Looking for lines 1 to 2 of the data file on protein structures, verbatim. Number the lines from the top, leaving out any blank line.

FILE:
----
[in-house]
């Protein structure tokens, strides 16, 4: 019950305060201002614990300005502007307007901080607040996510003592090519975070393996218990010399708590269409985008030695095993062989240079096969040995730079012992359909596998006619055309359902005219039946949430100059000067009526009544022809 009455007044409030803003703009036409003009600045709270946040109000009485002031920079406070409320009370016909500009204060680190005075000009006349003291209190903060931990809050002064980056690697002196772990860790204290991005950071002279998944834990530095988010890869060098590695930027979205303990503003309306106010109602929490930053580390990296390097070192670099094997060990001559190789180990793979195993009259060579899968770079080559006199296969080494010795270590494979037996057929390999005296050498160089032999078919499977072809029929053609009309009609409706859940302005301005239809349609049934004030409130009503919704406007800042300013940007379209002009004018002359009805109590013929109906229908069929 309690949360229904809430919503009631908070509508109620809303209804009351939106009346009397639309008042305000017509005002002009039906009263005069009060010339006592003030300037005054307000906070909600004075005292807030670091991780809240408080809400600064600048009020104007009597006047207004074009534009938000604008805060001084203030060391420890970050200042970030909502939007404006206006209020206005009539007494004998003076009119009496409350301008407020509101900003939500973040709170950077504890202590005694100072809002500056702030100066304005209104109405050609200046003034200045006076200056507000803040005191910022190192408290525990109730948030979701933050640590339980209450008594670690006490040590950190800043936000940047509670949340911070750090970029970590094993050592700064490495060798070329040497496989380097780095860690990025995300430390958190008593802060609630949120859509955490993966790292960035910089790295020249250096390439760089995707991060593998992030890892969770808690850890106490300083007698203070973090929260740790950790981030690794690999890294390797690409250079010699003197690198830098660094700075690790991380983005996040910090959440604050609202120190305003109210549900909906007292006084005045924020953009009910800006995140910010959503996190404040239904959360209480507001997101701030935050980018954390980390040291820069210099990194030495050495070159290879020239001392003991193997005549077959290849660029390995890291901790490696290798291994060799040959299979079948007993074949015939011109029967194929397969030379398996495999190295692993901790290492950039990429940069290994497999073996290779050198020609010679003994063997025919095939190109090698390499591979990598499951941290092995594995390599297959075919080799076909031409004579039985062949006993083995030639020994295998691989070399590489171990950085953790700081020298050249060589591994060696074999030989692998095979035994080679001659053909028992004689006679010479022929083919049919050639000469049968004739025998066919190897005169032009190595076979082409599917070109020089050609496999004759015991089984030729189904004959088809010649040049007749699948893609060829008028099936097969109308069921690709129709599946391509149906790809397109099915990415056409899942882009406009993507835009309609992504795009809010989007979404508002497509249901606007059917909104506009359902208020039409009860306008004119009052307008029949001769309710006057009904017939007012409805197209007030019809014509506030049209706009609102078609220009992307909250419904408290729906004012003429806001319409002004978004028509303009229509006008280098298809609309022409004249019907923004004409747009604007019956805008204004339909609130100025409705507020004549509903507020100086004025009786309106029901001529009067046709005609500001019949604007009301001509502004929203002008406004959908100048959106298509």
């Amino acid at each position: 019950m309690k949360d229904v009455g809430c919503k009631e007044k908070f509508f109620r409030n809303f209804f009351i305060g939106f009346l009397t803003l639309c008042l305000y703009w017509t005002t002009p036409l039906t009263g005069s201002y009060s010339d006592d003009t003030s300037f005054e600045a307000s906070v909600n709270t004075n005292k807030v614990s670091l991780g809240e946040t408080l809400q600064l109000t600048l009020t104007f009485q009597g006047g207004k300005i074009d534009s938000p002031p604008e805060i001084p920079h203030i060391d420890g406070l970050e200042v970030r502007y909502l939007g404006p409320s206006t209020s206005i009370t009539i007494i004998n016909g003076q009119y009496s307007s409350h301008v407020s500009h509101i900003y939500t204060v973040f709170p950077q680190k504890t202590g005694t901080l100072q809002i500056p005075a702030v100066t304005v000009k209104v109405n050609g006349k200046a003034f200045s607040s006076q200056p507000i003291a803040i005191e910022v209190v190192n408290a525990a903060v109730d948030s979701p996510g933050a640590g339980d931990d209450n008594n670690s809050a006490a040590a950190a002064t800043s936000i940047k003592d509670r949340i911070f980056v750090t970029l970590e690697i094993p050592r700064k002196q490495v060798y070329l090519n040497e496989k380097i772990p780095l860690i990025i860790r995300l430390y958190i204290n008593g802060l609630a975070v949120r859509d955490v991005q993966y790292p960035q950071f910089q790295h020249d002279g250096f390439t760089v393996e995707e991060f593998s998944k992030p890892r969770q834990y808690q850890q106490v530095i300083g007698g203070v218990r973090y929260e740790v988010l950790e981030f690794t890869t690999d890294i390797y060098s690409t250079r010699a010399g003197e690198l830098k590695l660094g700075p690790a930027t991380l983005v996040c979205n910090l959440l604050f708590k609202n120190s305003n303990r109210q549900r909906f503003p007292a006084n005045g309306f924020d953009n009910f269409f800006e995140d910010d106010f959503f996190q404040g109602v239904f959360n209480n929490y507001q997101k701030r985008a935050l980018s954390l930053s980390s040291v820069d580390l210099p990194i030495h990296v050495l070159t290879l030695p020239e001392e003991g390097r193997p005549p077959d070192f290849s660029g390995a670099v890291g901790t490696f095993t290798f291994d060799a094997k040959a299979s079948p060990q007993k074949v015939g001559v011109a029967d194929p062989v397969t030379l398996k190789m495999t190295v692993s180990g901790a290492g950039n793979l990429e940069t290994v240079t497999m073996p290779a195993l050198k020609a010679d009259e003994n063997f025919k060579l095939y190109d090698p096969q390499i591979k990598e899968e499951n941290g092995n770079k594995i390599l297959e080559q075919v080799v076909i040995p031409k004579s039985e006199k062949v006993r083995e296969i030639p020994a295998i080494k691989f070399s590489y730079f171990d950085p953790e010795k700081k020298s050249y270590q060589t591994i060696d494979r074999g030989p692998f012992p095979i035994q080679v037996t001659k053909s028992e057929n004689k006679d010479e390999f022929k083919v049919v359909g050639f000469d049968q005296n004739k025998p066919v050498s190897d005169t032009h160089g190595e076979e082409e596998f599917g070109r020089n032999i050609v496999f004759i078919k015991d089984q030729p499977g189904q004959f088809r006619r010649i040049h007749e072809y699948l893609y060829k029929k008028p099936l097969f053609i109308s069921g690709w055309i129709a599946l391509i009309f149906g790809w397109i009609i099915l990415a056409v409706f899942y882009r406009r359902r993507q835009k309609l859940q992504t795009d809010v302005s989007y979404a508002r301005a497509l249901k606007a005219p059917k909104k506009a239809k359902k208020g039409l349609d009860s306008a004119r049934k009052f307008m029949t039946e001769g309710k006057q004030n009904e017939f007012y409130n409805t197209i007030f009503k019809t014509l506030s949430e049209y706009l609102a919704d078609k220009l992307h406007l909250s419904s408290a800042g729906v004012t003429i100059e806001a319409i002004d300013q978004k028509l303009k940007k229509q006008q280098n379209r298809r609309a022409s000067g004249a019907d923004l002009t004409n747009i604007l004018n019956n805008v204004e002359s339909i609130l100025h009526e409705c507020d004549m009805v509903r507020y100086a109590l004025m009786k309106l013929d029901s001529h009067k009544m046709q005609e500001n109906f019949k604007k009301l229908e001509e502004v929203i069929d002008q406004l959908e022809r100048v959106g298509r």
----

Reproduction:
[in-house]
């Protein structure tokens, strides 16, 4: 019950305060201002614990300005502007307007901080607040996510003592090519975070393996218990010399708590269409985008030695095993062989240079096969040995730079012992359909596998006619055309359902005219039946949430100059000067009526009544022809 009455007044409030803003703009036409003009600045709270946040109000009485002031920079406070409320009370016909500009204060680190005075000009006349003291209190903060931990809050002064980056690697002196772990860790204290991005950071002279998944834990530095988010890869060098590695930027979205303990503003309306106010109602929490930053580390990296390097070192670099094997060990001559190789180990793979195993009259060579899968770079080559006199296969080494010795270590494979037996057929390999005296050498160089032999078919499977072809029929053609009309009609409706859940302005301005239809349609049934004030409130009503919704406007800042300013940007379209002009004018002359009805109590013929109906229908069929 309690949360229904809430919503009631908070509508109620809303209804009351939106009346009397639309008042305000017509005002002009039906009263005069009060010339006592003030300037005054307000906070909600004075005292807030670091991780809240408080809400600064600048009020104007009597006047207004074009534009938000604008805060001084203030060391420890970050200042970030909502939007404006206006209020206005009539007494004998003076009119009496409350301008407020509101900003939500973040709170950077504890202590005694100072809002500056702030100066304005209104109405050609200046003034200045006076200056507000803040005191910022190192408290525990109730948030979701933050640590339980209450008594670690006490040590950190800043936000940047509670949340911070750090970029970590094993050592700064490495060798070329040497496989380097780095860690990025995300430390958190008593802060609630949120859509955490993966790292960035910089790295020249250096390439760089995707991060593998992030890892969770808690850890106490300083007698203070973090929260740790950790981030690794690999890294390797690409250079010699003197690198830098660094700075690790991380983005996040910090959440604050609202120190305003109210549900909906007292006084005045924020953009009910800006995140910010959503996190404040239904959360209480507001997101701030935050980018954390980390040291820069210099990194030495050495070159290879020239001392003991193997005549077959290849660029390995890291901790490696290798291994060799040959299979079948007993074949015939011109029967194929397969030379398996495999190295692993901790290492950039990429940069290994497999073996290779050198020609010679003994063997025919095939190109090698390499591979990598499951941290092995594995390599297959075919080799076909031409004579039985062949006993083995030639020994295998691989070399590489171990950085953790700081020298050249060589591994060696074999030989692998095979035994080679001659053909028992004689006679010479022929083919049919050639000469049968004739025998066919190897005169032009190595076979082409599917070109020089050609496999004759015991089984030729189904004959088809010649040049007749699948893609060829008028099936097969109308069921690709129709599946391509149906790809397109099915990415056409899942882009406009993507835009309609992504795009809010989007979404508002497509249901606007059917909104506009359902208020039409009860306008004119009052307008029949001769309710006057009904017939007012409805197209007030019809014509506030049209706009609102078609220009992307909250419904408290729906004012003429806001319409002004978004028509303009229509006008280098298809609309022409004249019907923004004409747009604007019956805008204004339909609130100025409705507020004549509903507020100086004025009786309106029901001529009067046709005609500001019949604007009301001509502004929203002008406004959908100048959106298509």